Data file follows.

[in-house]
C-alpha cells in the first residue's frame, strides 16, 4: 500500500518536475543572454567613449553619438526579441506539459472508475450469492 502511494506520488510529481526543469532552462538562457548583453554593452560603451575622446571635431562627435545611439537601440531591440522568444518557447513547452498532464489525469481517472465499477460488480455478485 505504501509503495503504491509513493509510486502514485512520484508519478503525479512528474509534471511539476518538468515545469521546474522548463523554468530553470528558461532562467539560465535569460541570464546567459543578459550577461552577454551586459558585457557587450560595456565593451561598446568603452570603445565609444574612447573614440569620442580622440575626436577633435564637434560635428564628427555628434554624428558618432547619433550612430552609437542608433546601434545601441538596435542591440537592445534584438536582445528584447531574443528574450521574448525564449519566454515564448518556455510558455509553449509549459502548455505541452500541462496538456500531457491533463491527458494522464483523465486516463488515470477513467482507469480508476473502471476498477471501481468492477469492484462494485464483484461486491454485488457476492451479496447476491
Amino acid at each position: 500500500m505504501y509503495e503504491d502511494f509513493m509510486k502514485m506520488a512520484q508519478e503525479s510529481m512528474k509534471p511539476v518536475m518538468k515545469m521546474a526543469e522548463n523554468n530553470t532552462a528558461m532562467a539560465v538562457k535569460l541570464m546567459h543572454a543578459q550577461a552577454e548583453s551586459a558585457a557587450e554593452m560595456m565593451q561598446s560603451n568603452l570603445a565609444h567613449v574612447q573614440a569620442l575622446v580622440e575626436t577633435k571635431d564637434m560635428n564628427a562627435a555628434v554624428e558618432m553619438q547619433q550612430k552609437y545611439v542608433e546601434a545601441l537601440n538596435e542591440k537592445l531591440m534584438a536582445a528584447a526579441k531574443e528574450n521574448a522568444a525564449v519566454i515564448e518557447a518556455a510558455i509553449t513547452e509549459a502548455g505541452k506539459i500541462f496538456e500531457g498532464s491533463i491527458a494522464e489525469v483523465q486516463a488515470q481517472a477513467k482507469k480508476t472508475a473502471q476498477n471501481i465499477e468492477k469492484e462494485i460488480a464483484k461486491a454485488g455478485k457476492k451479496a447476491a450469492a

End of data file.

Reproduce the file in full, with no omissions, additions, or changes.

[in-house]
C-alpha cells in the first residue's frame, strides 16, 4: 500500500518536475543572454567613449553619438526579441506539459472508475450469492 502511494506520488510529481526543469532552462538562457548583453554593452560603451575622446571635431562627435545611439537601440531591440522568444518557447513547452498532464489525469481517472465499477460488480455478485 505504501509503495503504491509513493509510486502514485512520484508519478503525479512528474509534471511539476518538468515545469521546474522548463523554468530553470528558461532562467539560465535569460541570464546567459543578459550577461552577454551586459558585457557587450560595456565593451561598446568603452570603445565609444574612447573614440569620442580622440575626436577633435564637434560635428564628427555628434554624428558618432547619433550612430552609437542608433546601434545601441538596435542591440537592445534584438536582445528584447531574443528574450521574448525564449519566454515564448518556455510558455509553449509549459502548455505541452500541462496538456500531457491533463491527458494522464483523465486516463488515470477513467482507469480508476473502471476498477471501481468492477469492484462494485464483484461486491454485488457476492451479496447476491
Amino acid at each position: 500500500m505504501y509503495e503504491d502511494f509513493m509510486k502514485m506520488a512520484q508519478e503525479s510529481m512528474k509534471p511539476v518536475m518538468k515545469m521546474a526543469e522548463n523554468n530553470t532552462a528558461m532562467a539560465v538562457k535569460l541570464m546567459h543572454a543578459q550577461a552577454e548583453s551586459a558585457a557587450e554593452m560595456m565593451q561598446s560603451n568603452l570603445a565609444h567613449v574612447q573614440a569620442l575622446v580622440e575626436t577633435k571635431d564637434m560635428n564628427a562627435a555628434v554624428e558618432m553619438q547619433q550612430k552609437y545611439v542608433e546601434a545601441l537601440n538596435e542591440k537592445l531591440m534584438a536582445a528584447a526579441k531574443e528574450n521574448a522568444a525564449v519566454i515564448e518557447a518556455a510558455i509553449t513547452e509549459a502548455g505541452k506539459i500541462f496538456e500531457g498532464s491533463i491527458a494522464e489525469v483523465q486516463a488515470q481517472a477513467k482507469k480508476t472508475a473502471q476498477n471501481i465499477e468492477k469492484e462494485i460488480a464483484k461486491a454485488g455478485k457476492k451479496a447476491a450469492a